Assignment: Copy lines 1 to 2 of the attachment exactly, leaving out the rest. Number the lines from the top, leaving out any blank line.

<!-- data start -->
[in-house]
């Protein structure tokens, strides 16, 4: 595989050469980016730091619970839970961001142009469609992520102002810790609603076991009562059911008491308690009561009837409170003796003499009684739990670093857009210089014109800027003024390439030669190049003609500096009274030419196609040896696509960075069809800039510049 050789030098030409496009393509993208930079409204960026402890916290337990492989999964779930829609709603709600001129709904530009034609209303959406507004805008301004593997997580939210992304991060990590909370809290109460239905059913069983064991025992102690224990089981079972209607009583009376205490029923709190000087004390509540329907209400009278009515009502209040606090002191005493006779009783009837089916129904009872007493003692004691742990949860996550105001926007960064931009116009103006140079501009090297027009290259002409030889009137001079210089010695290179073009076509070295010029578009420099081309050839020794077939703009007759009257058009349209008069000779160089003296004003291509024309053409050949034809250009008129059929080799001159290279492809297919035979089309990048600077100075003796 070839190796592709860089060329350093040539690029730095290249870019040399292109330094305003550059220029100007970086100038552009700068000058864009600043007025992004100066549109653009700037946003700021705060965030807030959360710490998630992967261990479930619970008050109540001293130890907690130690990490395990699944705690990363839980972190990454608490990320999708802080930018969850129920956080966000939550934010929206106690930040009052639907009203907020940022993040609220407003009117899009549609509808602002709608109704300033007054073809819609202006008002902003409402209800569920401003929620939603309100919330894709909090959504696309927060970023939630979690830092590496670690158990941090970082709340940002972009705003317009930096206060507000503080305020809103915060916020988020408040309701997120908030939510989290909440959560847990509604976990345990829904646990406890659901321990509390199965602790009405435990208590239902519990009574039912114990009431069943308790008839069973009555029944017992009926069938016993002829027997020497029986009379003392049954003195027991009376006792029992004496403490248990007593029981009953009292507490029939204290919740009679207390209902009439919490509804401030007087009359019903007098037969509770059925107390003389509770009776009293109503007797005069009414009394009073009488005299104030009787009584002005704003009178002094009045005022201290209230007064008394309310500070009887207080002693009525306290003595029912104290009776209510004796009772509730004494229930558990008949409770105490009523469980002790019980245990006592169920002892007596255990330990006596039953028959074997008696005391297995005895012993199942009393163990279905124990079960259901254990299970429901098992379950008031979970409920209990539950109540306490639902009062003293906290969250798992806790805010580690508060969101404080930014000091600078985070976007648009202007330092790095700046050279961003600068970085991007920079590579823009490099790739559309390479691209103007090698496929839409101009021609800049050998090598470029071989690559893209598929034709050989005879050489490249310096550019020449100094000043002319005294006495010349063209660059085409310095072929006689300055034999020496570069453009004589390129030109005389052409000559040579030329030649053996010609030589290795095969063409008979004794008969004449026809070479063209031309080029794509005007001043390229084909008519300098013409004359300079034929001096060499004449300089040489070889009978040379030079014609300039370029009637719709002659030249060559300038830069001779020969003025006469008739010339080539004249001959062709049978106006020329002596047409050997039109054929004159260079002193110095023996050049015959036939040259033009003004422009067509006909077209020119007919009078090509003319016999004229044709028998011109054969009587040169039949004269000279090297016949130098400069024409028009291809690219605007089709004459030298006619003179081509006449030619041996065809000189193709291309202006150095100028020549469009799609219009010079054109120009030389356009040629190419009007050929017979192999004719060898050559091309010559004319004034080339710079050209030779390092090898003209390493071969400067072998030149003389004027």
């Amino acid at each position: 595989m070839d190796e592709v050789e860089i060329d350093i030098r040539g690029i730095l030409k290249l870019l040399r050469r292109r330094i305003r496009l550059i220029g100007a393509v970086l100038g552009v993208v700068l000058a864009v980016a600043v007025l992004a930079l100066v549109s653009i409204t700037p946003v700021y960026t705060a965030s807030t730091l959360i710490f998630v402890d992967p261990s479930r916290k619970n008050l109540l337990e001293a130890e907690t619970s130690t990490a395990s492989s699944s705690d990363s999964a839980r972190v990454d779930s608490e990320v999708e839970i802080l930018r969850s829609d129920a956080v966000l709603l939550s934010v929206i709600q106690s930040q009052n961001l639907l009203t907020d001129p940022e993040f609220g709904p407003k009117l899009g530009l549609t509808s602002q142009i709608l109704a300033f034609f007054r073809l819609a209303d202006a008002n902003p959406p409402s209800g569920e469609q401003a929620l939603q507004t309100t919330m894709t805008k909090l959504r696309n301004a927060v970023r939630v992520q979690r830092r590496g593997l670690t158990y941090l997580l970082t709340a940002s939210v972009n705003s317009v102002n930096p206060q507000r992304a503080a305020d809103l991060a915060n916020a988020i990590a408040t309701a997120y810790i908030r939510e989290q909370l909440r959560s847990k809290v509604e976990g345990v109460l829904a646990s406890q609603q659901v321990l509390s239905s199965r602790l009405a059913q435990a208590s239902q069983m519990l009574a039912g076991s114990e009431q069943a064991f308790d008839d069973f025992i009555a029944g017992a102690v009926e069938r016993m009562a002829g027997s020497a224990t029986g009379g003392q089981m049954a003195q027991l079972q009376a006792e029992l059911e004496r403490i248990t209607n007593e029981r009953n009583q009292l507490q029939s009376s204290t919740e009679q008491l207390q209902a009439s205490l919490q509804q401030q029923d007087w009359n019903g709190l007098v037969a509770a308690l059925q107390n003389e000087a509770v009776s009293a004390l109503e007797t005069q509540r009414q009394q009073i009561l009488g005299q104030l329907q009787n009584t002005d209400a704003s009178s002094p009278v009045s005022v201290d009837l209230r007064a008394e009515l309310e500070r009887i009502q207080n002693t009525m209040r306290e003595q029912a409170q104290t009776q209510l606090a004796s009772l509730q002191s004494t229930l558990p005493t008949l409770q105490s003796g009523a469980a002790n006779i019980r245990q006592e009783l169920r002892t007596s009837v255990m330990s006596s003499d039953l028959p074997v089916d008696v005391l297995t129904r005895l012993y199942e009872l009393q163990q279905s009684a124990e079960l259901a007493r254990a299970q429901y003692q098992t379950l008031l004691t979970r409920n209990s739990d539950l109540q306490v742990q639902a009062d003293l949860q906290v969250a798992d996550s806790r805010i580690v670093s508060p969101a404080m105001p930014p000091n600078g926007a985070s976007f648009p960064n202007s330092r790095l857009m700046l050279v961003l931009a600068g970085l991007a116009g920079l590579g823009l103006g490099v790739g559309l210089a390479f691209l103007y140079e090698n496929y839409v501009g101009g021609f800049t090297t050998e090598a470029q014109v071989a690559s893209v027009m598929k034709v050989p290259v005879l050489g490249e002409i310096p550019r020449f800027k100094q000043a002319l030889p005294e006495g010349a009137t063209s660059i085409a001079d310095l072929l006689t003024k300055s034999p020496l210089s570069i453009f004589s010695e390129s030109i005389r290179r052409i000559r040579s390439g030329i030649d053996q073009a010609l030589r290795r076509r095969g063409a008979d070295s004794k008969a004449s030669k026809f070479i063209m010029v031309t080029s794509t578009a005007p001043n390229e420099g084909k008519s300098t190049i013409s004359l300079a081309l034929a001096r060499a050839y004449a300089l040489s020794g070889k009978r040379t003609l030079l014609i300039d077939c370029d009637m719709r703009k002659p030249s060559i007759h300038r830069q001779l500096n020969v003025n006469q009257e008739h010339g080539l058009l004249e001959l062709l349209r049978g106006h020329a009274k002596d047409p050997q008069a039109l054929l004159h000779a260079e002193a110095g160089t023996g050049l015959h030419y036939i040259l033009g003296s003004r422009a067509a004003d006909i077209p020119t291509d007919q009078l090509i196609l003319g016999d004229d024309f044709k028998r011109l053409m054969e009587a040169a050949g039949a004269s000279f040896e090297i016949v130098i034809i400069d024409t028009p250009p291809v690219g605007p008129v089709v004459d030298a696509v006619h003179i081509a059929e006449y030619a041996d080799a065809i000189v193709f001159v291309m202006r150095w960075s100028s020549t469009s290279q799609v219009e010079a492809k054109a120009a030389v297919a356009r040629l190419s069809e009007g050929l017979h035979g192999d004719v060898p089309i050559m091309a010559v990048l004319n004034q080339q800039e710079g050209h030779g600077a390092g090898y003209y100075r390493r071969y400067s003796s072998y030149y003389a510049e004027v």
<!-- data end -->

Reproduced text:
[in-house]
């Protein structure tokens, strides 16, 4: 595989050469980016730091619970839970961001142009469609992520102002810790609603076991009562059911008491308690009561009837409170003796003499009684739990670093857009210089014109800027003024390439030669190049003609500096009274030419196609040896696509960075069809800039510049 050789030098030409496009393509993208930079409204960026402890916290337990492989999964779930829609709603709600001129709904530009034609209303959406507004805008301004593997997580939210992304991060990590909370809290109460239905059913069983064991025992102690224990089981079972209607009583009376205490029923709190000087004390509540329907209400009278009515009502209040606090002191005493006779009783009837089916129904009872007493003692004691742990949860996550105001926007960064931009116009103006140079501009090297027009290259002409030889009137001079210089010695290179073009076509070295010029578009420099081309050839020794077939703009007759009257058009349209008069000779160089003296004003291509024309053409050949034809250009008129059929080799001159290279492809297919035979089309990048600077100075003796 070839190796592709860089060329350093040539690029730095290249870019040399292109330094305003550059220029100007970086100038552009700068000058864009600043007025992004100066549109653009700037946003700021705060965030807030959360710490998630992967261990479930619970008050109540001293130890907690130690990490395990699944705690990363839980972190990454608490990320999708802080930018969850129920956080966000939550934010929206106690930040009052639907009203907020940022993040609220407003009117899009549609509808602002709608109704300033007054073809819609202006008002902003409402209800569920401003929620939603309100919330894709909090959504696309927060970023939630979690830092590496670690158990941090970082709340940002972009705003317009930096206060507000503080305020809103915060916020988020408040309701997120908030939510989290909440959560847990509604976990345990829904646990406890659901321990509390199965602790009405435990208590239902519990009574039912114990009431069943308790008839069973009555029944017992009926069938016993002829027997020497029986009379003392049954003195027991009376006792029992004496403490248990007593029981009953009292507490029939204290919740009679207390209902009439919490509804401030007087009359019903007098037969509770059925107390003389509770009776009293109503007797005069009414009394009073009488005299104030009787009584002005704003009178002094009045005022201290209230007064008394309310500070009887207080002693009525306290003595029912104290009776209510004796009772509730004494229930558990008949409770105490009523469980002790019980245990006592169920002892007596255990330990006596039953028959074997008696005391297995005895012993199942009393163990279905124990079960259901254990299970429901098992379950008031979970409920209990539950109540306490639902009062003293906290969250798992806790805010580690508060969101404080930014000091600078985070976007648009202007330092790095700046050279961003600068970085991007920079590579823009490099790739559309390479691209103007090698496929839409101009021609800049050998090598470029071989690559893209598929034709050989005879050489490249310096550019020449100094000043002319005294006495010349063209660059085409310095072929006689300055034999020496570069453009004589390129030109005389052409000559040579030329030649053996010609030589290795095969063409008979004794008969004449026809070479063209031309080029794509005007001043390229084909008519300098013409004359300079034929001096060499004449300089040489070889009978040379030079014609300039370029009637719709002659030249060559300038830069001779020969003025006469008739010339080539004249001959062709049978106006020329002596047409050997039109054929004159260079002193110095023996050049015959036939040259033009003004422009067509006909077209020119007919009078090509003319016999004229044709028998011109054969009587040169039949004269000279090297016949130098400069024409028009291809690219605007089709004459030298006619003179081509006449030619041996065809000189193709291309202006150095100028020549469009799609219009010079054109120009030389356009040629190419009007050929017979192999004719060898050559091309010559004319004034080339710079050209030779390092090898003209390493071969400067072998030149003389004027």